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When the World Wide Web is hit by regional filters

Over the past year, some Internet mar­keters have noticed that the Web, once a global network to connect people around the world, is now subject to the regional decisions of ISPs, governments and search engines, which engage in “filtering” or censorship of content. For the online marketer, this means that dollars spent on international SEO, social media, display and e-mail campaigns and so on may be futile if a government or corporation chooses to stand in the way.

Following Google’s entry into China in 2005, the firm agreed that the local property, google.cn, would comply with national policy by removing some results for searches for “Tiananmen Square.” Since this landmark case, various nations’ policies have altered what content their citizens can access online. In some cases, these policies have had a spillover effect, such as the recent worldwide outage when Pakistan ordered its ISPs to block access to YouTube. According to the recently published book, Access Denied: The Practice and Policy of Global Internet Filtering, 40 coun­tries routinely filter results.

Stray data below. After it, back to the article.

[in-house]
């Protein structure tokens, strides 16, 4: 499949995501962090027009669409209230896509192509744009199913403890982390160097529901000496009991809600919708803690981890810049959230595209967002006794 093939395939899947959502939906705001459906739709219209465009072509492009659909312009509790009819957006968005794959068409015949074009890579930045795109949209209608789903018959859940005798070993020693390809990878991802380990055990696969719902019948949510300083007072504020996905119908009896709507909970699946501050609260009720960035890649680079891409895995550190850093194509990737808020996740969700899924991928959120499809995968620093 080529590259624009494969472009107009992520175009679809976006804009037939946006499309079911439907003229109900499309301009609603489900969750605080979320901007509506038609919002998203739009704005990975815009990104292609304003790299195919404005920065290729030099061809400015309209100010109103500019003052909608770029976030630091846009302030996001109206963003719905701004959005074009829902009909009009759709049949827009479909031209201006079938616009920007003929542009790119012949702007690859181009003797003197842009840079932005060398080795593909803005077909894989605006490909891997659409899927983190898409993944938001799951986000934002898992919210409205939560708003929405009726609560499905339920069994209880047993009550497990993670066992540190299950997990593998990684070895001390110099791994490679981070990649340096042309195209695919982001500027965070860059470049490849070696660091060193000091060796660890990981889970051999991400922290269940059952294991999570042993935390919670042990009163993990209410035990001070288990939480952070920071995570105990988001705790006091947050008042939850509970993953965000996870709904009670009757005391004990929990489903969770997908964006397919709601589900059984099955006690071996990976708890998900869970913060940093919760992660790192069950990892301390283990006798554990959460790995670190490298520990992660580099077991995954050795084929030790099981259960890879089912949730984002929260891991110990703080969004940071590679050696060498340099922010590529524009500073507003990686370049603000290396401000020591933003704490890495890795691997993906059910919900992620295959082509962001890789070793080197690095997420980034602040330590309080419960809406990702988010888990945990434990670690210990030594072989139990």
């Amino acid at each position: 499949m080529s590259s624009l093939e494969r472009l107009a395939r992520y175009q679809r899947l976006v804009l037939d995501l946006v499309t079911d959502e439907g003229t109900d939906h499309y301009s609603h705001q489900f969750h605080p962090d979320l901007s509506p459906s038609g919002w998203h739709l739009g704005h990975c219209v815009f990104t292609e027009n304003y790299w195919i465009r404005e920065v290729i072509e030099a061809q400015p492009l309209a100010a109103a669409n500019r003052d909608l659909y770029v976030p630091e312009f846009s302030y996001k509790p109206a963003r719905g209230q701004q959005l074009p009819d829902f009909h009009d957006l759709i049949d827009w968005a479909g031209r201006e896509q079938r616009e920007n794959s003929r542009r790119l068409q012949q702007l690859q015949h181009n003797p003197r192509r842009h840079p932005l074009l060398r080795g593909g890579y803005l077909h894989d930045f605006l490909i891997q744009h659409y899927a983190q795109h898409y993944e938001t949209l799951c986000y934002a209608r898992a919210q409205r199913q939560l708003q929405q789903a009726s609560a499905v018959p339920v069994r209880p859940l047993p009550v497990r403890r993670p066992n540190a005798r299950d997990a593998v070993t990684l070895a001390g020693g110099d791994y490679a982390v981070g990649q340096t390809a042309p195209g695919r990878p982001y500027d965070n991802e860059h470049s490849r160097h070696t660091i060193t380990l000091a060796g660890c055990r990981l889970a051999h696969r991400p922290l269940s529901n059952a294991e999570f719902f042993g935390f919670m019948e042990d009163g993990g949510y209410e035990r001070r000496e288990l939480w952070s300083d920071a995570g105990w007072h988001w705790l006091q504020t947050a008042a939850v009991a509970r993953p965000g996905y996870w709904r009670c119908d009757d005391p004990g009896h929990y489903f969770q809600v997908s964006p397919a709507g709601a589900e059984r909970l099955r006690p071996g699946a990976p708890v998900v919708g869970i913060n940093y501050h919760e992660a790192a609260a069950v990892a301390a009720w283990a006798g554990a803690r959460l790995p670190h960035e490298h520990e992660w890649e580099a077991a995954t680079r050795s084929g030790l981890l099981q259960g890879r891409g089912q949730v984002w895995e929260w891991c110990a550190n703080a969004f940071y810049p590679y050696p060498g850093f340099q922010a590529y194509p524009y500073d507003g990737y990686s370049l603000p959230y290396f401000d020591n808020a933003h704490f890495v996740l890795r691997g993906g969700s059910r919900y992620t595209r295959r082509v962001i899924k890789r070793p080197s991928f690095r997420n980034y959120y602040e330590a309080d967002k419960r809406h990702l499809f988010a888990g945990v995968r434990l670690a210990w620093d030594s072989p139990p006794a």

Morgan Friedman, the CEO of Diseño Porteño, a Web development firm that works in the US and Argentina, notes that filtering is not necessarily a government decision. Frequently, media conglomerates that own a country’s largest ISPs have control over what is accessible online.

“Technology-wise, you can’t prevent people from seeing things,” Friedman said. “You can just make it harder.”

Unintentional filtering of results is also possible. One of the widely discussed challenges for multinational online mar­keters has been getting an international version of a site to index properly within that country, especially when the site is not hosted in that country.

In October 2007, Google responded with improved webmaster tools, a first step toward ensuring that budget spent on localized content is not in vain.

Mike Grehan, global KDM (keyword-driven marketer) officer for Acronym Media, suggests that multinational mar­keters learn the ropes for advertising in other countries, which not only means understanding policy, but what oppor­tunities exist in regional search engines and properties.

“Baidu has the potential to reach 1 billion Chinese searchers,” Grehan said. “Over there, it’s ‘Google who? Yahoo who?’”

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